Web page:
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Everything posted by Hepcat

  1. Perhaps in this post on Facebook by Grand Comics Database: https://www.facebook.com/GrandComicsDatabase/photos/a.226127824089794/4214065905295946/?type=3 Here's a list of the characters on which Davis worked from the Grand Comics Database: https://www.comics.org/series/865/details/creators/ But they short change Davis on the "Hound and the Hare" for which Mike credits Davis extensively. But Mike meanwhile only credits a minority of DC Funny Animal stories with artists or writers so I have no trouble believing that James F. Davis drew and perhaps wrote many more "Flippity and Flop" and other Funny Animal stories for DC.
  2. Hey, wow! I really like your Showcase 33. It's better than mine. Is it one you still own?
  3. Certainly be a major pain just finding the #106 in 7.5 and paying for the easier to find #105 in 7.5! Here incidentally is my own #105 again:
  4. Hmmmm. Mike only has him working on "Flippity and Flop" stories in issue #9: http://www.mikesamazingworld.com/main/features/creator.php?creatorid=364 But of course Mike doesn't necessarily have all the info either.
  5. My earliest memory of being captivated by any house ad was in late May of 1961 when I saw these ads in Adventures of the Fly 13 heralding the introduction of Fly Girl and Jaguar respectively: The Adventures of the Jaguar 1 hit newsstands a few weeks later: Northland copy I was spellbound by this dashing new hero! The issue also included this tantalizing ad for the mysterious Fly Girl: Fly Girl made her first appearance a few weeks thereafter in Adventures of the Fly 14: Bethlehem copy
  6. Yes, the James F. Davis known primarily for his "Fox and the Crow", "Hound and the Hare" and "Twiddle and Twaddle" stories the last of which appeared in Flippity and Flop" comics from 1948 to 1967.
  7. The first thing that comes to mind is dictionaries. I have one. I see that Random House though eventually acquired Dell's remaining assets:
  8. Don't be ridiculous. I'm of Lithuanian descent. My uncle was taken to Siberia by the Soviets where he eventually perished. But for multifold reasons I despise Captain America. If I'm limited to "Captain" superheroes, here's my top choice: If however I have to choose a Timely hero, it's going to be Sub-Mariner or better yet this one: So you can stuff your Captain America.
  9. I'll be sure to keep that in mind when I read your posts.
  10. Four more Black Cats: I wonder if Harvey would still honour their offer today? I don't see an expiry date. I'd even be willing to settle for back issues.
  11. It's interesting that Wonder Woman, Flash and Green Lantern completely lost their gigs in Comic Cavalcade in which they'd actually been the cover feature to the Fox and the Crow, the Dodo and the Frog, Nutsy Squirrel and company in issue #30 late in 1948: (Not mine.) I'm sure modern day comic fanboys just wouldn't understand!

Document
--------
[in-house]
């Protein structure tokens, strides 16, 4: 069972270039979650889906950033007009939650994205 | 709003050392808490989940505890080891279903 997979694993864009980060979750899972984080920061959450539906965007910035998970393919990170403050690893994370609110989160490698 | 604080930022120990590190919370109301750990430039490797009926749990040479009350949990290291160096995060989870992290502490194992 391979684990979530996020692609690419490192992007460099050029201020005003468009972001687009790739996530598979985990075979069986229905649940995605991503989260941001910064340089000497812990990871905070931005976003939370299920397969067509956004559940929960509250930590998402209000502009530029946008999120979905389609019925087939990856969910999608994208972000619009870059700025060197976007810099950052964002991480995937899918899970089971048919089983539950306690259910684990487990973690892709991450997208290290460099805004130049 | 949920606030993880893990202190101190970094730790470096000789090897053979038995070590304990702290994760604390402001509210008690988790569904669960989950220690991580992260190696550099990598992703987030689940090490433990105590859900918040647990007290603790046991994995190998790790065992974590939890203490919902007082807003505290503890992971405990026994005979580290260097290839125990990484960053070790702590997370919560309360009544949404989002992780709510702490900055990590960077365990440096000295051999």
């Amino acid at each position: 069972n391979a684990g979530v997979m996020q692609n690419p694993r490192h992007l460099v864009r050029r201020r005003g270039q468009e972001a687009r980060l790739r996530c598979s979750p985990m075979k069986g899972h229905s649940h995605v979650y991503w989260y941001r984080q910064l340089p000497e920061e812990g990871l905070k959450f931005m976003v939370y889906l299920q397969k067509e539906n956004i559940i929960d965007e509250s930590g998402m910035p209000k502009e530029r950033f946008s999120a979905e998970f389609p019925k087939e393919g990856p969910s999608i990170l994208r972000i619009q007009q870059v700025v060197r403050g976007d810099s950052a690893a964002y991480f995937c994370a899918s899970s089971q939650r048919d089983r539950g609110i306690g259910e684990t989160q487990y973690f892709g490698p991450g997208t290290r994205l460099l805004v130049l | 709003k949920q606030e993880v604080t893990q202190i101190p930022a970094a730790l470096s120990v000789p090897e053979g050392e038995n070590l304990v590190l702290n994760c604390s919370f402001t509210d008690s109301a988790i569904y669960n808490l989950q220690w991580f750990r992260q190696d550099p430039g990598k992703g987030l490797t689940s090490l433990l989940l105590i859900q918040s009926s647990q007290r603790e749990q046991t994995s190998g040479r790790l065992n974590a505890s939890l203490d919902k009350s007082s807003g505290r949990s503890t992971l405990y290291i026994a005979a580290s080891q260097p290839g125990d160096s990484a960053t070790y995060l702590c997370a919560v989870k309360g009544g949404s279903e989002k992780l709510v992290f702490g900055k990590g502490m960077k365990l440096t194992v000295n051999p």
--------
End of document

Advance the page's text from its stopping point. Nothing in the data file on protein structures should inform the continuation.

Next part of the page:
12. No guts, no glory.
  13. My money's on Grogg. He should by rights clean house. Unless the fix is in of course.
  14. I'm a great fan of the house ads comic publishers once ran to promote other issues from their own comic line. In particular the ones that letterer and logo designer Ira Schnapp did for DC between 1940 and 1967 were works of art and very often left me with a palpable desire to acquire and read that particular comic. So show off your favourite house ads by any publisher here with your present day copy of that same comic if possible! I'll start. I still remember the day in 1964 that I first saw this ad in an old Blackhawk comic in the waiting room of the Ontario Conservatory of Music on Dundas Street in London prior to my weekly accordion lesson: It left me longing for a copy of Justice League 3 but at the time I thought that particular issue was gone forever in the mists of time. I've had that issue now since 1980-81 but I'd still like a better copy!
  15. Yes, my mistake. Pat Abbruzzi was a running back. I see though that he scored a whopping 19 TDs in 1955 when the Alouettes played only 12 games and then 20 in 1956 when they played 14 games. I don't have any Pat Abbruzzi cards but I do have his 1958 Weekend Magazine photo page
  16. How could you possibly devote more than a minute's research and come to that conclusion? There's nothing special about Aquaman's appearance in Adventure Comics 229. Because it's not. Adventure Comics 260 is the best candidate for Aquaman's first Silver Age appearance because it contains a new and slightly different origin story for Aquaman.
  17. That's a very lazy definition on Overstreet's part though and should not be used.
  18. I disagree. My vote for the lamest goes to Captain America. I'm not a fan of that jingoistic all-American shtick of his.
  19. The cover of this Flippity and Flop issue from Scrooge's collection: Clearly served as the inspiration for this Fox and the Crow cover:
  20. Hey, wow! That's a really nice Funny Stuff 4. How did you manage to score that one?
  21. Wow, Peter Panda! That's another title I've been able to admire only in house ads until now.
  22. Who are "them"? The file copies or certain individuals connected to Dell? I have some of the Random House "File" copies. But how were any of these outfits associated with Dell or Western Printing?